" Messenger Reminder Some evidence suggests that people respond better to invitations from their personal practice rather than a centralised NHS organisation (Segan et al, 1998; Arbyn et al, 2010). This is especially true of young women, immigrants, urban residents and those with low socioeconomic status, which are key demographics we hope to improve uptake in through this intervention (Bosgraaf et al, 2013). " : Your cervical smear test is due. To book please call " Social Norms Messages Social norms messages focus on the principal that people have a tendency to overestimate the extent to which their peers perform acts, causing themselves or others harm. Evidence suggests educating people about the actual degree to which people perform these acts can alter behaviour (Perkins et al, 2002). This theory, combined with the fact that people are strongly influenced by comparison to what others do will hopefully prompt women to take up the offer of cervical screening. We have also chosen to use a local statistics as personalised messages have a greater influence as they increase the relevance of the message to the women (Institute for government: Cabinet Office, 2010) 1. Social Norms (local, proportion) reminder: "Last year in Hillingdon 7 out of 10 women took part in cervical screening. Your cervical smear test is due. To book please call " 2. Social Norms (local, total number) reminder: "Last year 12000 women in Hillingdon took part in cervical screening. Your cervical smear test is due. To book please call " Gain and Loss Frame Messages The role gain and loss frame messengers to encourage uptake of good health behaviour is not entirely clear. Some evidence points to humans having "have a stronger aversion to losses than we do affinity to gains" therefore highlighting losses may have a greater impact (Blumenthal-Barby & Burroughs, 2012). On the other hand a meta-analysis found that gain frame was more likely to be effective in changing prevention behaviour. (Gallagher, 2001). To evaluate this further a gain and loss frame message were included above. Statistics included in these messages were taken from (Peto, 2004) and correlate to widely used statistics on cancerscreening.nhs.uk to maintain consistency with other information women might be seeing. 1. Gain frame "Cervical cancer screening saves 4500 lives in England every year. Your cervical smear test is due. To book please call " 2. Loss frame "Failing to attend cervical screening could lead to 4500 avoidable deaths in England each year. Your cervical smear test is due. To book please call " POTENTIAL ETHICAL ISSUES The main ethical issue is that in order to analyse the data, the researcher will need to access minimal amounts of patient data. The researcher will specifically need to access a list of women in Hillingdon who are sent an invitation to cervical screening on a weekly basis, if they are registered with a consenting GP. All participating GPs (which to date include over 85% of those approached for the trial) have consented to share relevant data with the research team and are happy with the safeguards put in place to protect confidentiality. These include NHS secure emails, password protection on all patient data, anonymisation of data (identifiable by NHS number only) and strict adherence to all NHS information governance regulations. On this list, each participant will be identified by their NHS number, and this will be the only unique identifier. The researcher will also need information about their age (not date of birth), participants "attended/not attended status" at the end of the 18 week follow up period and the GP practice code, to ensure we only include women registered with consenting GPs. We would also like to access the second half of participants' postcode to allow for a basic deprivation analysis. Before accessing this information we will offer women the option to opt out of the research and therefore not share this data or receive a text message reminder. This will be achieved by the cervical screening (call-recall) team adding an insert on behalf of the GP, into the screening invitation letter to all eligible women. This insert will provide informed consent slip and contact details of the researcher if women would like further information. They will have 2 weeks to respond and be removed from the study. As an extension of this research, the trial will also investigate how variations in the wording of the text messages affect uptake. This wording has been carefully selected with the guidance of the NHS Cervical Screening Program (NHSCSP) as well as Public Health England psychology experts and any data within the text messages is up to date and sourced from the NHSCS.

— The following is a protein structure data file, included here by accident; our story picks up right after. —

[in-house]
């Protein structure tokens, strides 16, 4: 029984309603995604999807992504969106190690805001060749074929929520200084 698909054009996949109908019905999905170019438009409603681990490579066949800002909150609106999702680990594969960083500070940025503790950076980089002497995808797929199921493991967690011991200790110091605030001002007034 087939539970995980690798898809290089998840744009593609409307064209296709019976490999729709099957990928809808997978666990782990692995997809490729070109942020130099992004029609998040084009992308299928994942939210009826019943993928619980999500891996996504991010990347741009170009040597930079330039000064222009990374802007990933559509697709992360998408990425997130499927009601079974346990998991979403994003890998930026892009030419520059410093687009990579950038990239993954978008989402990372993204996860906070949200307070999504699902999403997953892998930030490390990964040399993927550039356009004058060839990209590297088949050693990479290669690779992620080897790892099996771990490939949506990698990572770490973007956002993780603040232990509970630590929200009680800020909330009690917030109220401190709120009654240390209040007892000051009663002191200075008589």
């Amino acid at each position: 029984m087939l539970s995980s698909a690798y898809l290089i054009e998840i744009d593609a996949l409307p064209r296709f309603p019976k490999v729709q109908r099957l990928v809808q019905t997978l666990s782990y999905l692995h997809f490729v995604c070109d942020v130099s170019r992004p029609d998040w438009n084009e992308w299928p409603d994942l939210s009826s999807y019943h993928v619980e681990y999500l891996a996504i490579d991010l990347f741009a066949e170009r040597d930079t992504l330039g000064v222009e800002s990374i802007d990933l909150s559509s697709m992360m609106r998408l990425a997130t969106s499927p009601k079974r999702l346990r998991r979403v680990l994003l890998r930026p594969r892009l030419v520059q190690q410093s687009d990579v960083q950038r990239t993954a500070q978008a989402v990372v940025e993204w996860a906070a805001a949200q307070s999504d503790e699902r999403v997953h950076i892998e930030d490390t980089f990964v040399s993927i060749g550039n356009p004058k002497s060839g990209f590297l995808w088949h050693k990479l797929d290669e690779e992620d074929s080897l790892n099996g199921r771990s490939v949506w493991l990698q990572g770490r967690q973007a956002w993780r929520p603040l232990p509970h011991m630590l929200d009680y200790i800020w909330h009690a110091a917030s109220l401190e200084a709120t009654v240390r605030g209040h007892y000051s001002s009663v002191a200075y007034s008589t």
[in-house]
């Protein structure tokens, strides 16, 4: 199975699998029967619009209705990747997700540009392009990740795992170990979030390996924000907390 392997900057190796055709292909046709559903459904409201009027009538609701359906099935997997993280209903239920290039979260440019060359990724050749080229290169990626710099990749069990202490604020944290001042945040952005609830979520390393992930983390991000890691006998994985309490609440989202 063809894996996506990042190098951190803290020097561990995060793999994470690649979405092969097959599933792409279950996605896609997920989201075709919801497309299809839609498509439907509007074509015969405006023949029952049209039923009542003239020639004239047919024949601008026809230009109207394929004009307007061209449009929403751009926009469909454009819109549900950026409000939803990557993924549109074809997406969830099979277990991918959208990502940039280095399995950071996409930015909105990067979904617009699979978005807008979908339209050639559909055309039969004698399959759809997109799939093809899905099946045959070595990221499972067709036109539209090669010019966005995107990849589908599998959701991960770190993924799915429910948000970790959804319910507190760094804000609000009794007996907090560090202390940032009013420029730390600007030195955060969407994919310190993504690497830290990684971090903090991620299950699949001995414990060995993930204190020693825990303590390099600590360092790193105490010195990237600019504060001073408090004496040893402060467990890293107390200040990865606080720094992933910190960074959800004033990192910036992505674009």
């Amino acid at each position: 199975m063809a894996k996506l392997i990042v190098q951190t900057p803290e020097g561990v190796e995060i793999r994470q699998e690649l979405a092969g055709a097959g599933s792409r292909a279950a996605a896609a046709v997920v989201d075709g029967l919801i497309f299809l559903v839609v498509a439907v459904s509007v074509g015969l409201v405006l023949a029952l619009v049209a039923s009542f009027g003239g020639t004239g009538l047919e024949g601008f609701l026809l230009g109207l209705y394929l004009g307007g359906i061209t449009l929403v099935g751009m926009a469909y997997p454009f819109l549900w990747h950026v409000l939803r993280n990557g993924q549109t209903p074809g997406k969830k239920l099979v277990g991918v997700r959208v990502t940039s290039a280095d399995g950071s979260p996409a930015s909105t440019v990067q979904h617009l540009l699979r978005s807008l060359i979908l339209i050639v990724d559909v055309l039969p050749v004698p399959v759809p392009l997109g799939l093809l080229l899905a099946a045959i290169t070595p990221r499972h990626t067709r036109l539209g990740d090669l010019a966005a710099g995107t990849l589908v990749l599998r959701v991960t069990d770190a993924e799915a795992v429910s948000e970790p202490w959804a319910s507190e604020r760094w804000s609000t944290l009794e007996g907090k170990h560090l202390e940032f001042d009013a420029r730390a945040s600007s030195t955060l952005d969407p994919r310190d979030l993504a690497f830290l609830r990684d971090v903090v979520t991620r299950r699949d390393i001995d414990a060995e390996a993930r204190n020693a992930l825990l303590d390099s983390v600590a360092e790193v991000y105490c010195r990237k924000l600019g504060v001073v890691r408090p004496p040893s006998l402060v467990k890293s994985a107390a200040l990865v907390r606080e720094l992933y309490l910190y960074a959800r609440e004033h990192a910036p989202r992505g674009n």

Intention to treat analysis
Attendance by age (control vs interventions)
Neutral text message reminder
Study Arms / Comparison Groups
No intervention, 24-29 years
Description: No intervention, group 24-29 years. Women will receive the written invitation to screening only
* Includes publications given by the data provider as well as publications identified by National Clinical Trials Identifier (NCT ID) in Medline.
Primary Completion Date
Inclusion Criteria: Women aged 24-64 years being invited for cervical screening during the course of the study. Women included in the study will be registered with a GP Practice that has agreed to participate in the trial. Exclusion Criteria: Patients who opt-out, Patients who have had a hysterectomy, Patients who have informed GP practices of preference to not be screened, Patients Cervical cancer
24 Years - 64 Years
Accepts Healthy Volunteers
Accepts Healthy Volunteers
Deborah Cunningham, ,
Deborah Cunningham, Study Director, Imperial College Healthcare NHS Trust